It was reported that a deputy director's salary is somewhere like $8,000 per month. According to the latest published 'Key Household Income Trends', that already puts him in household earnings above 70% of the population. If he has a wife that works as well, this guy's household could easily be in the top 20% of household income earners.

This is a case of greed, pure and simple and it's a good thing he was caught.
I agree with Kazukirai on this. Crimes committed ae not normally a function of a person's salary, but are more reflective of his greed and (probably) spending habits. In this case, it can be clearly seen that both men had a penchant for flashy consumer items such as luxury watches and expensive sports cars; and they also purchased properties and investments with their ill-gotten gains. Interestingly, Lim crashed his Ferrari last year and it was reported in the news that he escaped with just minor injuries. Perhaps he was feeling guilty-conscious at the time and could not focus on driving? Tongue

I also really cannot understand why these two men would throw their lives away like this just for the sake of living the high life for 2+ years. Didn't they ever consider the consequences of their actions? Jailed, probably made a bankrupt, reputation in tatters and lives (i.e. their family) destroyed as a result of their avarice. Undecided

My Value Investing Blog: http://sgmusicwhiz.blogspot.com/
Musicwhiz Wrote:I also really cannot understand why these two men would throw their lives away like this just for the sake of living the high life for 2+ years. Didn't they ever consider the consequences of their actions?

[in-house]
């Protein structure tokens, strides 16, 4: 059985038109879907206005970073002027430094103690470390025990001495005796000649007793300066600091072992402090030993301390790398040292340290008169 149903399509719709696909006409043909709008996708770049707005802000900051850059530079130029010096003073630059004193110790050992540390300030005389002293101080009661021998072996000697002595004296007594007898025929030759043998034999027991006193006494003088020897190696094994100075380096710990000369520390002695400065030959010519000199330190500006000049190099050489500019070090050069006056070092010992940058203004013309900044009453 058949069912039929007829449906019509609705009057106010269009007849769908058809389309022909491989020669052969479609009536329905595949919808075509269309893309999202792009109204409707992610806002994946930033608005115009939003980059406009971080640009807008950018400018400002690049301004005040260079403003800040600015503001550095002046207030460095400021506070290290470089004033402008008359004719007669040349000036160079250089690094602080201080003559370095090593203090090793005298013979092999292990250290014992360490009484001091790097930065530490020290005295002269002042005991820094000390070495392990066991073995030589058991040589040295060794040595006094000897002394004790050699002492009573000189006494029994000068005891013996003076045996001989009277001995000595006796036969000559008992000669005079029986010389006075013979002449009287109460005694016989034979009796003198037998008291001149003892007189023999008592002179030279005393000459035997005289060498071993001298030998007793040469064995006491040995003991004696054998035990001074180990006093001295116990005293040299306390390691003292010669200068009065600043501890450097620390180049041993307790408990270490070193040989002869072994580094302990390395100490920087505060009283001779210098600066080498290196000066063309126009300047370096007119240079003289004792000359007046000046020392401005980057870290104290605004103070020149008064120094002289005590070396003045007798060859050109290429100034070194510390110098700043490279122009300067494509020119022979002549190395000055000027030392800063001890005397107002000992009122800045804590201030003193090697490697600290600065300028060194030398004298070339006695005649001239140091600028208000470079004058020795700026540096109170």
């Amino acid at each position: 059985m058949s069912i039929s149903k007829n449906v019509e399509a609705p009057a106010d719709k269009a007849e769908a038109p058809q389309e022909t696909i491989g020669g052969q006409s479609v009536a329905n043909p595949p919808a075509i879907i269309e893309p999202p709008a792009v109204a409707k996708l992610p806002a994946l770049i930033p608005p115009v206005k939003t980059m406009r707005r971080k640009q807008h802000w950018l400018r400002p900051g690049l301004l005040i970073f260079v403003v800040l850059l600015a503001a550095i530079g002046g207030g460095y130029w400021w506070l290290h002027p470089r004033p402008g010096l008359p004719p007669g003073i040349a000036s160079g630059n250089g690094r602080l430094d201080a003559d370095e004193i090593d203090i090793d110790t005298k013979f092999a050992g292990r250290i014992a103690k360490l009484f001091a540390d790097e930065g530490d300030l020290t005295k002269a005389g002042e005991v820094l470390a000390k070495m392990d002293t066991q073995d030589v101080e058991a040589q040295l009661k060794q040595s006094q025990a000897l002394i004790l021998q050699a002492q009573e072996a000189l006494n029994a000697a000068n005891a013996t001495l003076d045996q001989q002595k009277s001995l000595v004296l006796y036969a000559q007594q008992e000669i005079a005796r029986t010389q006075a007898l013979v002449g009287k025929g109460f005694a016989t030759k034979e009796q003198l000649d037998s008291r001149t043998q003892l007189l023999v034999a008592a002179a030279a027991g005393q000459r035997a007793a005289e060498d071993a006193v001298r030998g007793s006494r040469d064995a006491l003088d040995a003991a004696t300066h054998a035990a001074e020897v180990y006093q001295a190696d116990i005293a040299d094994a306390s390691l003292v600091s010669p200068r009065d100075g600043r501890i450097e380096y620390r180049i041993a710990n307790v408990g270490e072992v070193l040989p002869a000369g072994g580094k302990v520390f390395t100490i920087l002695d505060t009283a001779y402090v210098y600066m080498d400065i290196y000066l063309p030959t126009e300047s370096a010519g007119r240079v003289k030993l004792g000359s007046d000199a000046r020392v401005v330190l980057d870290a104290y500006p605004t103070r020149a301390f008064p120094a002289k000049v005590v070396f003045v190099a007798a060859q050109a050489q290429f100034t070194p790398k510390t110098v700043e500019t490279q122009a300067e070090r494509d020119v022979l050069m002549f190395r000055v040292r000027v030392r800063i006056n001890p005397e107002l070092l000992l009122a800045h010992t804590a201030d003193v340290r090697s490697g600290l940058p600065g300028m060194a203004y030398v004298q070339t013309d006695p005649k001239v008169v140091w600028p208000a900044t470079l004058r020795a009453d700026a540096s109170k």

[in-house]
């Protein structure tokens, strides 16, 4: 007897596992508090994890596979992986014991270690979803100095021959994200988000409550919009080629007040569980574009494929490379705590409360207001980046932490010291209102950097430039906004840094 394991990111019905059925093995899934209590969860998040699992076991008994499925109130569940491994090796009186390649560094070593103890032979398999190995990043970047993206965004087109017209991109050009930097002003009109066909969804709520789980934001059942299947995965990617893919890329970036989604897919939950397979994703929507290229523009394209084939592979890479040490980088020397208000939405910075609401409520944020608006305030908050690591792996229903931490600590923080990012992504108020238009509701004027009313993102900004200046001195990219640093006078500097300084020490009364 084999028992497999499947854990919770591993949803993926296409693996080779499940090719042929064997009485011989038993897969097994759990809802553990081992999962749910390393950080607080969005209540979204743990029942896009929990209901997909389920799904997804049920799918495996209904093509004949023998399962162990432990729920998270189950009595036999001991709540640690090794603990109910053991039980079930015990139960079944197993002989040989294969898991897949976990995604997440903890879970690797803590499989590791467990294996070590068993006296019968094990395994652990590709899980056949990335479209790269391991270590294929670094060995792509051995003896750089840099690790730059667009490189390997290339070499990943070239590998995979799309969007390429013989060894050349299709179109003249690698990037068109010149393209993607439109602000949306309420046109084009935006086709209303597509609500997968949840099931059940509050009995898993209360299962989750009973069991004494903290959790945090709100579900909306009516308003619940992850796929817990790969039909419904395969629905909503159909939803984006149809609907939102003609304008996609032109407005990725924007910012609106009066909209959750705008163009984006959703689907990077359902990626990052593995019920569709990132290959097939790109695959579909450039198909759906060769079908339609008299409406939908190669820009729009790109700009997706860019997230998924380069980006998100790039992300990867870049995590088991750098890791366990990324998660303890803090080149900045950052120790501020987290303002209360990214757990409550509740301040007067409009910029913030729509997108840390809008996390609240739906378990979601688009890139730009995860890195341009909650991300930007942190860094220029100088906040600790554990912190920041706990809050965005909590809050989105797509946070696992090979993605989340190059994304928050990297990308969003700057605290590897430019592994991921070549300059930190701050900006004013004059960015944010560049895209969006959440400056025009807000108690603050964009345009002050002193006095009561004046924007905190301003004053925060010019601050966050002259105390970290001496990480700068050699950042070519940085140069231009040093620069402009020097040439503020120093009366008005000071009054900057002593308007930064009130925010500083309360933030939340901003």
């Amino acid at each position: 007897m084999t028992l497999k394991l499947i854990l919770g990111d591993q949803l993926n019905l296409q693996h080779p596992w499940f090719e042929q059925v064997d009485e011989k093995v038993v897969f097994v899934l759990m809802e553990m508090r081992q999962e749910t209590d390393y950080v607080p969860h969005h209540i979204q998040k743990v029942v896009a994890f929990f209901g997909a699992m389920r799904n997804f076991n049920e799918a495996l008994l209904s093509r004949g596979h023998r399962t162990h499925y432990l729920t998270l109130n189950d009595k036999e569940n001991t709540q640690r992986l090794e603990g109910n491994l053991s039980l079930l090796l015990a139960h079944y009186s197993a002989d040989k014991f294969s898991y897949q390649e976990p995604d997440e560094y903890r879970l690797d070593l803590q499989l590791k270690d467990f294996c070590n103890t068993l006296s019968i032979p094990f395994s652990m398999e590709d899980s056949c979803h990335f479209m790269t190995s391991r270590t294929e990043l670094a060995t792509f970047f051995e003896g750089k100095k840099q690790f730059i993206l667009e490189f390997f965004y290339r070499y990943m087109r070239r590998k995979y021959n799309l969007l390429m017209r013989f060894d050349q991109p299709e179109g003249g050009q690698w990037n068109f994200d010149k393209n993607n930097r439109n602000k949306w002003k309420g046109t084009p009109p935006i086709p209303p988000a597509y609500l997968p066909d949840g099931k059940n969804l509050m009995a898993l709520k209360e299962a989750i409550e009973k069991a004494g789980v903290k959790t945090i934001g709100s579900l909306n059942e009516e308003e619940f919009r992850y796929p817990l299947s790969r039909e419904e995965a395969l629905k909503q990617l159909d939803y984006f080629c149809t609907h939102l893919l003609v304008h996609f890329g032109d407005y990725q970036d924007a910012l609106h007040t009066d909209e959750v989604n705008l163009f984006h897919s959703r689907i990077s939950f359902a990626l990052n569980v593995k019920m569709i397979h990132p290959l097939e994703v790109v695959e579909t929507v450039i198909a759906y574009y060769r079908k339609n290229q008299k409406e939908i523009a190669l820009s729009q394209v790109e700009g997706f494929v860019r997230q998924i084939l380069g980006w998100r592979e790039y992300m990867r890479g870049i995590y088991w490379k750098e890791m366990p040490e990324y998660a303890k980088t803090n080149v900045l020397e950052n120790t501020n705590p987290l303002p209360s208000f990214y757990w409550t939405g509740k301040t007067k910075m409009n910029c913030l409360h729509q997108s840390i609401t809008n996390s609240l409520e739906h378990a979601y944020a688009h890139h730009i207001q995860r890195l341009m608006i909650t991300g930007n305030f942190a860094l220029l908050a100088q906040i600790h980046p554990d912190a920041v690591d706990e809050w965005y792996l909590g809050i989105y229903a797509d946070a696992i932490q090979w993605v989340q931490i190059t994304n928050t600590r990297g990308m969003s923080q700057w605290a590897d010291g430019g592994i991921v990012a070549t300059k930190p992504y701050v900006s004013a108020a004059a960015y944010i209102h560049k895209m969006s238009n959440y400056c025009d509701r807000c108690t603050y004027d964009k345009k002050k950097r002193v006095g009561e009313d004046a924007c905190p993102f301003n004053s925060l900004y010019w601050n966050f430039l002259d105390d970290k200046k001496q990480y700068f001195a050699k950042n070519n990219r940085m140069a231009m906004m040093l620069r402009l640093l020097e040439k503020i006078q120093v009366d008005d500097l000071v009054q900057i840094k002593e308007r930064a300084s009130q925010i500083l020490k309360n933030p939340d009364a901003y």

1. Criminals are not known for long-term thinking.
2. Few criminals think they will get caught.
3. Crime often starts small and slowly grows into something too big to stop.
If one has a chance and an opportunity to earn a hefty sum through a flawed in the system, wouldn't one try his very best to 'cheat' and get away as much as possible ?
It's exactly the same in the market; if one sees a definitely earn arbitrage opportunity, one definitely will fully utilize all his funds into it to gain.

It fits perfectly as our header;
'Investment is most prudent when it is most business-like'
Most criminals know the risks of doing a crime but very few are competent of being undetectable.
If one is to commit a crime, do a big one instead of a small one since consequence = being caught; not weighing the harsh punishment from criminal proceeds.
(29-09-2010, 02:38 PM)ssian Wrote: If one has a chance and an opportunity to earn a hefty sum through a flawed in the system, wouldn't one try his very best to 'cheat' and get away as much as possible ?
It's exactly the same in the market; if one sees a definitely earn arbitrage opportunity, one definitely will fully utilize all his funds into it to gain.

Well, in all fairness, I think we should not liken criminal activity with investing.....this is an obvious exploitation of a loophole at SLA for personal gain and is illegal. Arbitrage is a capitalizing on differences in pricing between two exchanges and is legal.

And I don't agree that people will always try to exploit weaknesses. If a person was honest and had integrity, he would report the loophole and ensure that it was closed instead of thinking of ways to exploit it.
My Value Investing Blog: http://sgmusicwhiz.blogspot.com/
My question is how on earth did they manage to climb the ladder to reach those untouchable levels?